Building new roads, housing estates and shopping centres conjures up images of concrete-covered acres, but the process does have at least one positive side effect for nature – the creation of gravel pits. During the past century the thirst for gravel and sand to feed our increasingly urban nation has led to the development of many artificial nature-rich wetland habitats around the country, and these in turn have inspired generations of birders to take notice of the natural world for the first time.
Like so many birders I cut my teeth at my local gravel pits, in the Lee Valley on the borders of London, Essex and Hertfordshire, at a site stretching from Waltham Abbey and Cheshunt in the south to Broxbourne and Nazeing in the north. I became hooked following my first visits with the local RSPB group, realising that the likes of Eurasian Bittern and Smew were available to see right on my doorstep.
Little Ringed Plover's colonisation of Britain was linked to freshly dug quarry sites, with a significant proportion of its national breeding population still favouring such localities today (Kit Day).
The place has kept me fascinated for nearly four decades, constantly turning up wonderful sights and surprises. It is typical of similar sites around the country that share a common set of habitats and species.
The perfect patch
My patch consists of a network of shallow lakes and deeper pits, the biggest being about a kilometre in length, excavated between the 1940s and the 1970s. The Lee weaves its way among these newer constructions and between the waterbodies is a tapestry of woodland, grassland, reedbed and scrub, which makes for superb habitat. Fortunately this site is under the stewardship of the Lee Valley Regional Park Authority, which manages it in a sympathetic manner and has been instrumental in creating new reedbeds, scrapes and wet meadows.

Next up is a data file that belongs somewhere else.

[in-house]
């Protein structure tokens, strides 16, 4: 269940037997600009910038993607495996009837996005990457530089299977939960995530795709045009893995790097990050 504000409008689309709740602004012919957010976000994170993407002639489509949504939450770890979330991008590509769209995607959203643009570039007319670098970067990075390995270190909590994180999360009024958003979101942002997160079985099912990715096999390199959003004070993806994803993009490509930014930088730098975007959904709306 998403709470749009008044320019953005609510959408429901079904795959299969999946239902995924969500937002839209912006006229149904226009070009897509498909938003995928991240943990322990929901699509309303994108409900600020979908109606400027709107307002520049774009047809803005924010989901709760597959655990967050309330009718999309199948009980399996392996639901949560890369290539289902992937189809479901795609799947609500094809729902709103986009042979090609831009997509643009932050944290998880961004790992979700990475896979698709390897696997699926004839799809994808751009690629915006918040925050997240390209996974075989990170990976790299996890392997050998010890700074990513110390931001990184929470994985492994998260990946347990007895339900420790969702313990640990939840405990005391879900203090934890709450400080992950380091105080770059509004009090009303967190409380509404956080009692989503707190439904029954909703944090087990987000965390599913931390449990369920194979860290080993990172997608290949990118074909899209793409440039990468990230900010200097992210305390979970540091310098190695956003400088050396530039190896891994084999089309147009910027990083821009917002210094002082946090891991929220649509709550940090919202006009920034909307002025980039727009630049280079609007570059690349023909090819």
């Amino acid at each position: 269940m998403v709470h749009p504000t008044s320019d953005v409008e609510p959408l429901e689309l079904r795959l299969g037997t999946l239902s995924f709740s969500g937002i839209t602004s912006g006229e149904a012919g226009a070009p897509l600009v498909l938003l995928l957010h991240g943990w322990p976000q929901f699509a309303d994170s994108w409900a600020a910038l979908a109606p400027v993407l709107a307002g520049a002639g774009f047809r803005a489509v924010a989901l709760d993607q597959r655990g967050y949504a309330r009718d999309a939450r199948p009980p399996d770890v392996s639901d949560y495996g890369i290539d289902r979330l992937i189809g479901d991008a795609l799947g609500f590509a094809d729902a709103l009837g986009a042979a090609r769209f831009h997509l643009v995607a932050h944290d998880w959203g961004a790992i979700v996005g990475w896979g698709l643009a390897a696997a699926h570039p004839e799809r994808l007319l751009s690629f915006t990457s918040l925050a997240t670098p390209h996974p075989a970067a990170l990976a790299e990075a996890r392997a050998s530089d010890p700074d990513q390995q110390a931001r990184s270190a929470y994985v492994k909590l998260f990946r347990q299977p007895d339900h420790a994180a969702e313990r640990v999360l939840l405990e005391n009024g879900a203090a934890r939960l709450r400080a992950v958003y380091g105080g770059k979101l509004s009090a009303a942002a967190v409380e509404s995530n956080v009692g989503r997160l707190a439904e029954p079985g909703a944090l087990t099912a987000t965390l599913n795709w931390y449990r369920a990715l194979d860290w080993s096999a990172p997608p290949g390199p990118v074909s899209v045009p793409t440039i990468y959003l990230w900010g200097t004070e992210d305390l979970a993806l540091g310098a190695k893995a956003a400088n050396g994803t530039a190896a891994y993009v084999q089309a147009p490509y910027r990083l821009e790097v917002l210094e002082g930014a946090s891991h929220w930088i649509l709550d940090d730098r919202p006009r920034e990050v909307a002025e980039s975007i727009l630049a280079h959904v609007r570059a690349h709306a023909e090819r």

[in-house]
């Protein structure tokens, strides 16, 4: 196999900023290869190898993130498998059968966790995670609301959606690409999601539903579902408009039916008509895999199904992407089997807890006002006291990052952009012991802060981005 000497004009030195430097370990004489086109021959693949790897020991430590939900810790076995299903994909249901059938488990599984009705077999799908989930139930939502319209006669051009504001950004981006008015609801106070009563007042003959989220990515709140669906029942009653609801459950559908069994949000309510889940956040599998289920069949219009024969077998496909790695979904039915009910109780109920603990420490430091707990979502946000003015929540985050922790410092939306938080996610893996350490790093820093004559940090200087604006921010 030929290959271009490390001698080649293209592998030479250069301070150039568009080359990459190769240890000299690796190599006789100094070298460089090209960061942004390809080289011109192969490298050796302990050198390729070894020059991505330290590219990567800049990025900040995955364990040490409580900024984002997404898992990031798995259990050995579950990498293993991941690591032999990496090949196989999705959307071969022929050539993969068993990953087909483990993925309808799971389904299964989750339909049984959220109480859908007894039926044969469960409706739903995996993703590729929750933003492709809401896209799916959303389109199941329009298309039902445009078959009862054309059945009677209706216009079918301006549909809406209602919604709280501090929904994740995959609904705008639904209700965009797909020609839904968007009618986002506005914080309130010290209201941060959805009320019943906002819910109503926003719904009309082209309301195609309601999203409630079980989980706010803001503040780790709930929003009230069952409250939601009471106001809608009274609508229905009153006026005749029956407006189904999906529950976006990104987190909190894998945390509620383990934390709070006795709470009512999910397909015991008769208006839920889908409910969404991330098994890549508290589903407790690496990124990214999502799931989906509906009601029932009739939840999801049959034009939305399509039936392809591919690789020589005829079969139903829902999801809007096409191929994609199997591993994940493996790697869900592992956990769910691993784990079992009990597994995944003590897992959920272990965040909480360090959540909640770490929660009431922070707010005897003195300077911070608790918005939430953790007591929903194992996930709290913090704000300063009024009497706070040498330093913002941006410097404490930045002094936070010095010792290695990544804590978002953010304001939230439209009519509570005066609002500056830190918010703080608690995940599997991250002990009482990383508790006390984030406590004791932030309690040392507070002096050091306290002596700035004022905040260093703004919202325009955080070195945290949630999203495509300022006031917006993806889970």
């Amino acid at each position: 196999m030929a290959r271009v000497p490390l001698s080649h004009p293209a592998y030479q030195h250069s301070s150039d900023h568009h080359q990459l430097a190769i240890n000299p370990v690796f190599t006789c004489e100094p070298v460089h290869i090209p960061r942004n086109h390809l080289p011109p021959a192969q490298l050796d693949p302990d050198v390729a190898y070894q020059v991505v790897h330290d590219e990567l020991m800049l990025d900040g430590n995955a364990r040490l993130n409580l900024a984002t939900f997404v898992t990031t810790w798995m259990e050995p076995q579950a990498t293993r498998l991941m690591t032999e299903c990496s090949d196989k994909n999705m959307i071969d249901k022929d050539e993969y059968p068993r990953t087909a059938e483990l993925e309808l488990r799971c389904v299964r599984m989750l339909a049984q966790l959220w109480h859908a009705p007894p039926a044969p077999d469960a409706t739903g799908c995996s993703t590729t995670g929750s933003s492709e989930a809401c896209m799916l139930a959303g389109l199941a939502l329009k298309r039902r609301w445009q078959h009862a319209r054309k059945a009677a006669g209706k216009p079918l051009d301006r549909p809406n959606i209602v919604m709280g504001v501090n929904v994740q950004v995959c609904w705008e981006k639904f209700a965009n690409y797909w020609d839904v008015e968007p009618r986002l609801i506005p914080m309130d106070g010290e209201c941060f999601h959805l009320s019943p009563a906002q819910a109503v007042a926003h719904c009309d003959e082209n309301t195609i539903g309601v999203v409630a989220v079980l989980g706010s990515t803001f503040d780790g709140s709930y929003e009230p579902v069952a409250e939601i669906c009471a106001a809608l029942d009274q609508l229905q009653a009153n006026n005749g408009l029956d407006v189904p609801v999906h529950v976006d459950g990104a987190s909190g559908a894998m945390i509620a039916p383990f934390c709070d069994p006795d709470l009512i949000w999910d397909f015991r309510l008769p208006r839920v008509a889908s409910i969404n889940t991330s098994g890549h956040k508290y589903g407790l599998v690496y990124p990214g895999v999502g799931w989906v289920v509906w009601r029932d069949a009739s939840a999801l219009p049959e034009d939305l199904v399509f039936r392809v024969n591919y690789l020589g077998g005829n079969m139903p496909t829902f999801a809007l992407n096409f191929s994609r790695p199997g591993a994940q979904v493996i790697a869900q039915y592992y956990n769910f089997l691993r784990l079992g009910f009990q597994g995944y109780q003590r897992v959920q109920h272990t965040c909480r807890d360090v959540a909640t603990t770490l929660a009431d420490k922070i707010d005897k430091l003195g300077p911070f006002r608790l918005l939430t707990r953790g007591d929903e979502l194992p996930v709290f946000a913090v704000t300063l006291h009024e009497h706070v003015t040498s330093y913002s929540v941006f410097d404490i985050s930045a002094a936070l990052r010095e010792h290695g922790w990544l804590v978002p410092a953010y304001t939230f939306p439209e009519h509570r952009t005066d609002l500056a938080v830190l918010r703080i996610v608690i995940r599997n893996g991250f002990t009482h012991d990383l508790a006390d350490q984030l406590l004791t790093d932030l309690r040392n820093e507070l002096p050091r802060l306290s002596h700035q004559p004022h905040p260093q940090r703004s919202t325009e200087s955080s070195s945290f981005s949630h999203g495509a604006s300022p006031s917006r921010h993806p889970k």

Perhaps the most exciting time for birds is during winter, when regular specialities such as the aforementioned bittern and Smew settle in for extended stays and draw in birders from afar. Other winter wildfowl, such as Common Goldeneye and Goosander add further interest, while Northern Shoveler and Gadwall can occur in internationally important numbers. Extensive stands of alder and birch fringing the rivers and lakes attract flocks of Eurasian Siskin and Lesser Redpoll, with numbers of the former usually reaching three figures. Most years produce a surprise or two, be it a rare Aythya or a flock of wintering Russian White-fronted Geese.
Migrants are channelled through the site thanks to a geographical quirk that is common to many gravel-pit sites. The most gravel-rich substrates tend to be on river floodplains, and valleys such as the Lee act as migration flyways for birds. This, combined with the fact that many of these sites are close to densely populated urban areas (where the material is used for building), is what has made gravel pit sites so popular for both birds and birders throughout Britain.
Already a superb area for wildfowl, warblers and many other birds, habitat at Seventy Acres Lake in the Lee Valley has been enhanced by the creation of reedbeds and the provision of a nesting bank for Common Kingfishers (Simon Papps).